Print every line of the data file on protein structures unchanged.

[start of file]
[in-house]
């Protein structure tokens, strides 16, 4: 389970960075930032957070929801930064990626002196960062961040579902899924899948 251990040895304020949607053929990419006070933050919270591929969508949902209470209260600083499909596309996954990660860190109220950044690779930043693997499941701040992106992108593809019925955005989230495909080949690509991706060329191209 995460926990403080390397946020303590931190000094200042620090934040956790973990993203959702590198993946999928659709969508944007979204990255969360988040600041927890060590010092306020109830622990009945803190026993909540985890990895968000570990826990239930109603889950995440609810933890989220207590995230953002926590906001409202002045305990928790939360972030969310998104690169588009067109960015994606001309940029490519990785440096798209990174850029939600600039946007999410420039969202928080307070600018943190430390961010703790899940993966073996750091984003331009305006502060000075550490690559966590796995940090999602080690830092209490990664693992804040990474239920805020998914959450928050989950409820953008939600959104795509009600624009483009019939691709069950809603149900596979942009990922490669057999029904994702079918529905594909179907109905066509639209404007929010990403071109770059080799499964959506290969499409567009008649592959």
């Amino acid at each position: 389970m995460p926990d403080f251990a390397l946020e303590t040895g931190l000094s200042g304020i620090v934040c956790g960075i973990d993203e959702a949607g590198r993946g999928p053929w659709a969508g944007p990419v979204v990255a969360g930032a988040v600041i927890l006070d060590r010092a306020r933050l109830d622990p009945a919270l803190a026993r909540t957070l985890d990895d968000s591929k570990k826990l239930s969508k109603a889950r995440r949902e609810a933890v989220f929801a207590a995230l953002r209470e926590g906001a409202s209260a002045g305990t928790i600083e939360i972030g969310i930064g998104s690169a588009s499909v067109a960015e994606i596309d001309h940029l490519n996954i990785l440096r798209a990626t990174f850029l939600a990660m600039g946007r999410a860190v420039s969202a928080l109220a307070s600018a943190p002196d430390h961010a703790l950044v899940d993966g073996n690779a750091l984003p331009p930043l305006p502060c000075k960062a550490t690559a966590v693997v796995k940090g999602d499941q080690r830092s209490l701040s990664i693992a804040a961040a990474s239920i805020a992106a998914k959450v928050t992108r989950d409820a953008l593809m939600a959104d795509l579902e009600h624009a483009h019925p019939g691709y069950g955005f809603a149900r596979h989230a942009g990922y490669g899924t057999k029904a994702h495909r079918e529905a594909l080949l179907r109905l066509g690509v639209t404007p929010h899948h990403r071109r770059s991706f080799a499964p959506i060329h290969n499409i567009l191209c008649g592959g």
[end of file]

[in-house]
């Protein structure tokens, strides 16, 4: 389970960075930032957070929801930064990626002196960062961040579902899924899948 251990040895304020949607053929990419006070933050919270591929969508949902209470209260600083499909596309996954990660860190109220950044690779930043693997499941701040992106992108593809019925955005989230495909080949690509991706060329191209 995460926990403080390397946020303590931190000094200042620090934040956790973990993203959702590198993946999928659709969508944007979204990255969360988040600041927890060590010092306020109830622990009945803190026993909540985890990895968000570990826990239930109603889950995440609810933890989220207590995230953002926590906001409202002045305990928790939360972030969310998104690169588009067109960015994606001309940029490519990785440096798209990174850029939600600039946007999410420039969202928080307070600018943190430390961010703790899940993966073996750091984003331009305006502060000075550490690559966590796995940090999602080690830092209490990664693992804040990474239920805020998914959450928050989950409820953008939600959104795509009600624009483009019939691709069950809603149900596979942009990922490669057999029904994702079918529905594909179907109905066509639209404007929010990403071109770059080799499964959506290969499409567009008649592959």
């Amino acid at each position: 389970m995460p926990d403080f251990a390397l946020e303590t040895g931190l000094s200042g304020i620090v934040c956790g960075i973990d993203e959702a949607g590198r993946g999928p053929w659709a969508g944007p990419v979204v990255a969360g930032a988040v600041i927890l006070d060590r010092a306020r933050l109830d622990p009945a919270l803190a026993r909540t957070l985890d990895d968000s591929k570990k826990l239930s969508k109603a889950r995440r949902e609810a933890v989220f929801a207590a995230l953002r209470e926590g906001a409202s209260a002045g305990t928790i600083e939360i972030g969310i930064g998104s690169a588009s499909v067109a960015e994606i596309d001309h940029l490519n996954i990785l440096r798209a990626t990174f850029l939600a990660m600039g946007r999410a860190v420039s969202a928080l109220a307070s600018a943190p002196d430390h961010a703790l950044v899940d993966g073996n690779a750091l984003p331009p930043l305006p502060c000075k960062a550490t690559a966590v693997v796995k940090g999602d499941q080690r830092s209490l701040s990664i693992a804040a961040a990474s239920i805020a992106a998914k959450v928050t992108r989950d409820a953008l593809m939600a959104d795509l579902e009600h624009a483009h019925p019939g691709y069950g955005f809603a149900r596979h989230a942009g990922y490669g899924t057999k029904a994702h495909r079918e529905a594909l080949l179907r109905l066509g690509v639209t404007p929010h899948h990403r071109r770059s991706f080799a499964p959506i060329h290969n499409i567009l191209c008649g592959g």